“With a second child, people have the idea that since you’re parents already, you’ve got it in check,” says Latham Thomas, founder of Mama Glow, a maternal-wellness company in New York City that offers doula and other services to new mothers. And, she adds, “people figure that having more people around the house is going to be a nuisance, since you’ve got a bigger family to manage now.”

The challenges that come with having a second child often surprise the parents, too, Thomas explains. Once the work is doubled, scheduling, transportation, along with other tasks suddenly become herculean — even more so when no one’s around to help.

Thomas advises advance planning. “Don’t hold back until the need for help arises,” she says. “Ideally, you need to set up your circle of support well before the baby comes, and be very deliberate about this.”

Even if you haven’t planned ahead, this method still works. Just let go of expectations that your family and friends will magically show up — and of any resentment you feel at their absence. Then make some calls.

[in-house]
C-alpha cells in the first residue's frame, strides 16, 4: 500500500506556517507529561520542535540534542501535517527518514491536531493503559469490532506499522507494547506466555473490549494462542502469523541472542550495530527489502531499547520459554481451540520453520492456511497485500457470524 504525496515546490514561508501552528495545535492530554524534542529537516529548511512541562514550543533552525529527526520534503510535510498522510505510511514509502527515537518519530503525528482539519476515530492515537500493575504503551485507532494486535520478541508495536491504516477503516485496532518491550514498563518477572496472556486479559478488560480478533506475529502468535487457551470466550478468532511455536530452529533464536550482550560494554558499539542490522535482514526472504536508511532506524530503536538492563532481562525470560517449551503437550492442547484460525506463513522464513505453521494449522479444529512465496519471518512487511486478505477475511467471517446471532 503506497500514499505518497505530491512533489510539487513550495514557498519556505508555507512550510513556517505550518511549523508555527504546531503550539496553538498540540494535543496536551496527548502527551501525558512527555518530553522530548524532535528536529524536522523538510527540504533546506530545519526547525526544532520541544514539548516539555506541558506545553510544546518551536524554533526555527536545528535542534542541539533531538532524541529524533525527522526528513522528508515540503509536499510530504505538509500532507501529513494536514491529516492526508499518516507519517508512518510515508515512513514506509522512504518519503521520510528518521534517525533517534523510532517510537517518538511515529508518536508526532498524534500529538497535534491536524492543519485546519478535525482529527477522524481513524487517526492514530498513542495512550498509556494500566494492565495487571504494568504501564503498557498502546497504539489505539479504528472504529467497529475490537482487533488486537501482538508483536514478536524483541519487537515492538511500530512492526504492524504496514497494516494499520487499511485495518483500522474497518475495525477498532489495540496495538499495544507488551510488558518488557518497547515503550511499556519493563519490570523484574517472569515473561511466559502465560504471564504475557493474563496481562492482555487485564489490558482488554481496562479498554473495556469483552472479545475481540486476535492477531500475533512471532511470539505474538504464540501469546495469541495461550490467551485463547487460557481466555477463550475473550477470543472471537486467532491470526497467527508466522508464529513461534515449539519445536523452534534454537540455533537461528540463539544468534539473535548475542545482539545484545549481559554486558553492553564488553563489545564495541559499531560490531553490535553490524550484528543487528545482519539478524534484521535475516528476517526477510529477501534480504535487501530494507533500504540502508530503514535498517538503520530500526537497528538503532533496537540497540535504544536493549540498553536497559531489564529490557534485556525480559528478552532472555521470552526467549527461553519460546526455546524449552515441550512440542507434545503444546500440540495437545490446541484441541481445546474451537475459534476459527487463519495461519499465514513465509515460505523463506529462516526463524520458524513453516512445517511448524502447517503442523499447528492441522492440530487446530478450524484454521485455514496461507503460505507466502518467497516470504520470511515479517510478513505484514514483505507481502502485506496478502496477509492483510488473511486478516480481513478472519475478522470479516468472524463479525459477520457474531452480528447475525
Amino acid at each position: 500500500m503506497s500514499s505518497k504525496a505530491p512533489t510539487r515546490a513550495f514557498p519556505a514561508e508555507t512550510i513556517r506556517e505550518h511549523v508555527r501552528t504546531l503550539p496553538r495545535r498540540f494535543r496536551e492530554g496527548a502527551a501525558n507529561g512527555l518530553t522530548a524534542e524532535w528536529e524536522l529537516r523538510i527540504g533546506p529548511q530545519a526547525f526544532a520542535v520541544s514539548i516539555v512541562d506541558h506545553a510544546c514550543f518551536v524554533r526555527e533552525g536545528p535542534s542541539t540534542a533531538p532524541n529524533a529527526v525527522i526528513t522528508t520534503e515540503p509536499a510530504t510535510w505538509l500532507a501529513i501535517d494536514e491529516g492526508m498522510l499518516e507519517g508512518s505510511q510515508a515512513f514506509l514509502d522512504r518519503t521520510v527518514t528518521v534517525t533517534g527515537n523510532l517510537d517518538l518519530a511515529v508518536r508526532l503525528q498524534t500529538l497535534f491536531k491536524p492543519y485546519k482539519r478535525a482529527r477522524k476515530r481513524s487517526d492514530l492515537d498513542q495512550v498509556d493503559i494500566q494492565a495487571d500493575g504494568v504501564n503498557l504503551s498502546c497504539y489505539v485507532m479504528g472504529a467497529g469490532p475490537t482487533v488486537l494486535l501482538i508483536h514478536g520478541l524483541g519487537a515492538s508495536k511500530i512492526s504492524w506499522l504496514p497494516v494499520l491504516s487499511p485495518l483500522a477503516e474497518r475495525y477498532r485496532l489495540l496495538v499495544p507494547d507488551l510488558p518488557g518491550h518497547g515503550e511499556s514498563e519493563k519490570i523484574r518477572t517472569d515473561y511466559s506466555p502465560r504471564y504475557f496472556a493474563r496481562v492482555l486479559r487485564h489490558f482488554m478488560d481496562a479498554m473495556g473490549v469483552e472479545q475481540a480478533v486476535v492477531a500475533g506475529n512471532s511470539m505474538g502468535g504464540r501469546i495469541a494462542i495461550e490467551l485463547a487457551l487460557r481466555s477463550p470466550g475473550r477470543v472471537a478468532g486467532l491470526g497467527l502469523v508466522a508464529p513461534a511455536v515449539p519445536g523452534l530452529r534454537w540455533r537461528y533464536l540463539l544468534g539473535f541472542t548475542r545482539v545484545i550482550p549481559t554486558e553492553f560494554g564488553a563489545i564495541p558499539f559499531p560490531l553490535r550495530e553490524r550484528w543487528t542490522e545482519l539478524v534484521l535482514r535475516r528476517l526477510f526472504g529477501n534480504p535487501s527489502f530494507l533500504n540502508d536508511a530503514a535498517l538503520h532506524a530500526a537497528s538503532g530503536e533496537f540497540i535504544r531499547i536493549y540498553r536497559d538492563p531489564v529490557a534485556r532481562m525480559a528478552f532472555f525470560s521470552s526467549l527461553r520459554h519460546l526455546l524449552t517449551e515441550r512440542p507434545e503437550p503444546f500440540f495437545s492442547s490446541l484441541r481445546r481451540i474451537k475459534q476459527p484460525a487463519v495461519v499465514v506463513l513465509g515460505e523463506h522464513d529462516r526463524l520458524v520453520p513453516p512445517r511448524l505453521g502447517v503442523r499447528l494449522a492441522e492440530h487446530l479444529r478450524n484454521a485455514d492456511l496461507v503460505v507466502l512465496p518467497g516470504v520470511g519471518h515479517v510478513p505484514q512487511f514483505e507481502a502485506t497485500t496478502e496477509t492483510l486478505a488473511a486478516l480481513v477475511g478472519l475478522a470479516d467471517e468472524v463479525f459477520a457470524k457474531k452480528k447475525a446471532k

“Look at your social circles, the clubs you belong to, activity groups, and other communities you’re part of, to see who could be a part of your sister circle of support,” says Thomas. “Who in your circle has also had a boy? Who can cook, to help with meals? In case your mother lives far away, what is the mature woman in your life who could help as a maternal presence for you?”

Let your potential helpers realize that you are putting together a support team, she suggests, and they’ll likely be both flattered and eager to help. Because you’ve asked them, they know they’re welcome in your home. She also recommends using social networking to tap into communities that can provide you with day-to-day support and refer you to books and other resources.

This is a lot of work at a busy time, so Thomas advises hiring help if you think you need it. A birth doula or a postpartum doula, for example, can help you get your circle started.